15. It’s worth pointing out that many Buddhists are not comfortable with the Western term “religion”, for which there is no real Eastern equivalent. Etymologically, “religion” comes from the Latin for “obligation” or “bond”, specifically indicating a “bond” between humans and a god or gods. This term works quite well for Judaism, Christianity, and Islam (the “desert religions” of the Middle East), but it has nothing to do with Buddhism, which is atheistic and evolved without contact with those other traditions. Many of us prefer to describe Buddhism as a “practice” or “path” or “Way”.

    Also note the phenomenon of syncretism in the East. One can be any combination of Buddhist, Taoist, Confucian, Shintoist, and so on at the same time. There isn’t the idea of a mutually exclusive commitment to one tradition (although it is certainly possible). But that’s not the case in the Middle Eastern and Western traditions, where one is *either* a Christian or a Muslim, never both.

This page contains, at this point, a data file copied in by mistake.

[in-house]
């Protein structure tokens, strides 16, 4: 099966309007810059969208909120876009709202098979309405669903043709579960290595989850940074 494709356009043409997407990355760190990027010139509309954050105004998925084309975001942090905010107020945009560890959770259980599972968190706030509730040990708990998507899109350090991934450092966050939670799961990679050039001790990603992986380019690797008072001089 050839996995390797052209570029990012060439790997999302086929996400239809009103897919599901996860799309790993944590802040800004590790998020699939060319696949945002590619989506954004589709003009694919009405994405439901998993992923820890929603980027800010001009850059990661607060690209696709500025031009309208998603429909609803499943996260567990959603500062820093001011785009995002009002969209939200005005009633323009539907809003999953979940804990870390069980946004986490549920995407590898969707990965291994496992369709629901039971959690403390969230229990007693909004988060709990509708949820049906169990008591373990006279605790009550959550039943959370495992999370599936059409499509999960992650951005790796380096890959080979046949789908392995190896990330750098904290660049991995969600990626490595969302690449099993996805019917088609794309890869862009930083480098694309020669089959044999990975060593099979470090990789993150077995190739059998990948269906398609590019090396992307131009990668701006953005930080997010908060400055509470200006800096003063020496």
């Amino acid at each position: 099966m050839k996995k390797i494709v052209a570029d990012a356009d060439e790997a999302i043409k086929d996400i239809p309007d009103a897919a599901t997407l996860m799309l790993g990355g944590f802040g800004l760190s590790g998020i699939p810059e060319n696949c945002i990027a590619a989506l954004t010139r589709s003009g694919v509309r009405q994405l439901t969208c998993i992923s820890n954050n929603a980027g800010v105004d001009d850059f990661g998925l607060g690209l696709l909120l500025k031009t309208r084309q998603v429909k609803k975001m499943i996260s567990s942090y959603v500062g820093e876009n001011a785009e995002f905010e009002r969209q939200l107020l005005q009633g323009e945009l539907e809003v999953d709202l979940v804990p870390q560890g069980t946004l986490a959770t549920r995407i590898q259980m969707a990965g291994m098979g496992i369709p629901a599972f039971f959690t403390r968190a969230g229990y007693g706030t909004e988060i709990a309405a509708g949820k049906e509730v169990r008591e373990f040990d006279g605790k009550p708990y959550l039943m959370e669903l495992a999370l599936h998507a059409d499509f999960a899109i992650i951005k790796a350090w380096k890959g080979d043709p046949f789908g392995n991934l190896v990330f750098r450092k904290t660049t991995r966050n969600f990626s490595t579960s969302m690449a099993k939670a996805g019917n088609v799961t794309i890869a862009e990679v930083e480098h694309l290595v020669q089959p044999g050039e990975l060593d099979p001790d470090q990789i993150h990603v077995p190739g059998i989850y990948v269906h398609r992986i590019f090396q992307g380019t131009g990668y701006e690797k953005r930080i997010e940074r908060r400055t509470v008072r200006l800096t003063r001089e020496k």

So, anyway, I don’t lump Buddhism together with the “desert religions”. Despite certain superficial similarities at the level of culture and institutionalization, I think it’s actually quite a different order of thing.

    To round it off with a ku:

    stone buddha not the church-going type
    (Karma Tenzing Wangchuk, Stone Buddha, tel-let, 2009)

  16. I was attracted to haiku not because of any religious connection but because of its simplicity and exactness in conveying a moment of awareness. Ever since I had taken an art class years before I had become more attuned to notice small and fleeting moments of beauty, of an awareness of nature, of the extraordinary life of everything living, of the form of all things. Haiku, perhaps because of its brevity, seemed to me to be the perfect poem to capture these moments. I don’t know if this awareness has anything to do with my Christian upbringing or is simply a maturing of my powers of observation.

    Adelaide